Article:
This will be a departure from what I typically share here. Since it is Valentine’s Day I thought I’d ponder a bit on romance and love and the characteristics I would like to find in a husband. Don’t take this the wrong way gents, these are ideals — not a unit of measurement. And before anyone asks, yes, that is an actual picture of me.
Many little girls grow up dreaming they’re princesses and hoping one day to find their very own Prince Charming. You could blame it on Disney, but I’m sure the stories predate good old Walt. Personally, I didn’t really go in for the princess thing. I was too busy pretending I was a cowboy. Thanks, Dad. But that doesn’t mean I haven’t been swept off my feet by fictional characters. In fact, I’ve crushed on a long list, from Alex P. Keaton, to Johnny Castle, to Gilbert Blythe, C. K. Dexter Haven and many, many more.
But fiction and real life are radically different from one another. I have yet to have anything in my life resemble a Hollywood plot line, much less a fairy tale. And I’m old enough to have a more realistic view of what sort of man I’d like to marry, if I am ever blessed to be married.
The fact is, even from youth most of us want to spend our life with someone we love. Certainly, I do. That’s perfectly natural. After all, God realized it wasn’t good for man to be alone so he made Adam a helpmate: Eve. Life is better when someone’s got your back. But that doesn’t mean it’s easy.
Sadly, life isn’t a fairy tale. Ever since the garden of Eden, we humans have been sinning and that screws everything up, including (perhaps especially) our interpersonal relationships. The union of two sinners in marriage is never going to be easy; in fact, it seems impossible. Without Jesus Christ, I think it often is. But that doesn’t mean it isn’t worth it.
I am a single woman and I believe in marriage. I believe it is a great thing, but I am not so naive to think it won’t be incredibly hard work. My parents love one another, but their marriage hasn’t been a picnic. Staying together and putting up with one another can be very difficult.
I’ve heard of people making ridiculous lists of all the things their spouse must be to be marry-able. Often they are full of shallow or unrealistic things, that simply keep us from being willing to date and potentially marry real people. There is such a thing as having too high of standards. I think my requirements are actually pretty realistic. My must list for a husband is very short: he must be a believer in Jesus Christ (a real one, not just someone who professes), theologically similar, be my friend and be able to make me laugh. Since practically everyone can make me laugh, that’s barely a requirement.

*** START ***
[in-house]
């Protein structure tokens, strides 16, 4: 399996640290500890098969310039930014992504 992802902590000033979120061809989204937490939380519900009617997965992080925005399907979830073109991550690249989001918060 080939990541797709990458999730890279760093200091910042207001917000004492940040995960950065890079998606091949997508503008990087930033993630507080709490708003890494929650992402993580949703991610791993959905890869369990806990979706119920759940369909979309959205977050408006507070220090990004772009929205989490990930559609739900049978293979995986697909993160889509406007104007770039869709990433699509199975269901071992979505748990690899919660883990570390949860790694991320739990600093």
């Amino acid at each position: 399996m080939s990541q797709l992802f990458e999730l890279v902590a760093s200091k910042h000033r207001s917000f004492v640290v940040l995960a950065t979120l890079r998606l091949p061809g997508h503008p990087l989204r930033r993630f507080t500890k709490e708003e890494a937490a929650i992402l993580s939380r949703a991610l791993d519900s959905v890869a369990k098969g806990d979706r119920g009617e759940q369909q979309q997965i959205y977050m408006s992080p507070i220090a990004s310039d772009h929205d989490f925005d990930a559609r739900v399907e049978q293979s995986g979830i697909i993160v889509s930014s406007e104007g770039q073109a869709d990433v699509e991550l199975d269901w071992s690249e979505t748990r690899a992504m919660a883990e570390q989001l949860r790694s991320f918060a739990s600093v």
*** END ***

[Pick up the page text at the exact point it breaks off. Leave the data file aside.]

But of all the fictional men I’ve admired, there is one whose character actually reflects what I would love to find in a husband. Many of my friends know that I am a huge fan of Jane Austen’s novels. The oft-disliked novel, Emma, is actually my favorite. I love it because the characters are so deeply flawed, they seem practically like real people. The man of that novel, Mr. George Knightley has a number of character traits I hope that my future husband has.
He is honest and truthful and not afraid to reprimand his dear friend when she is in the wrong. It might be surprising, but this is what I most admire about Mr. Knightley. Austen writes, “Mr. Knightley, in fact, was one of the few people who could see faults in Emma Woodhouse, and the only one who ever told her of them.”
I value honesty above practically anything else and I would rather be criticized by someone out of love and respect than allowed to continue in the wrong. Just like Emma, I struggle with conceit and selfishness and many other failings and I would hope that my husband, whoever he might be, would be willing to point them out in love. As Proverbs 27:6 says, “Faithful are the wounds of a friend; but the kisses of an enemy are deceitful.”
I also love the depth of their friendship. Since he was her brother-in-law and had known Emma nearly all her life, Mr. Knightley and Emma know each other incredibly well. It isn’t love at first sight, or mere infatuation. It is deeper and wider, and I would argue, more satisfying. They already know each others flaws and failures and have clearly weathered arguments with one another. Although the book doesn’t specify the “plain, unaffected, gentleman-like English” words he used to propose to Emma, I find the 1996 film version’s way of putting it just perfect. “I do not wish you to call you my friend, because I hope to call you something infinitely more dear.” And later he says the sweetest line I’ve ever heard: “Marry me, marry me my wonderful, darling friend.” I melt every time I watch it.
Mr. Knightley is also selfless. Although he has no taste for dancing, he kindly and gallantly asks Harriet Smith to dance after she’s been publicly snubbed. Later, when he proposes to Emma, he shows great selflessness. Knowing that Emma could not bear to leave her father’s estate, he offers to make Hartfield his home until Mr. Woodhouse is okay with her leaving, or until he dies. Giving up life in his own home both for Emma’s happiness and that of her father is an incredible love and a biblical one. Philippians 2:4 says, “Let each of you look not only to his own interests, but also to the interests of others.”
Ephesians chapter 5 speaks to the need for both husband and wife to be selfless, calling for wives to submit and husbands to love their wives “as Christ loved the church and gave himself up for her…” Of course, such an attitude is only possible through Christ.
There are other more trivial things I really like about Mr. Knightley, like the fact that he’s not lazy (He walks to Hartfield practically every day.) and the fact that he is much older than Emma.
I certainly don’t deserve a Mr. Knightley, but I still hope one day someone who resembles him (at least a little) will be my valentine.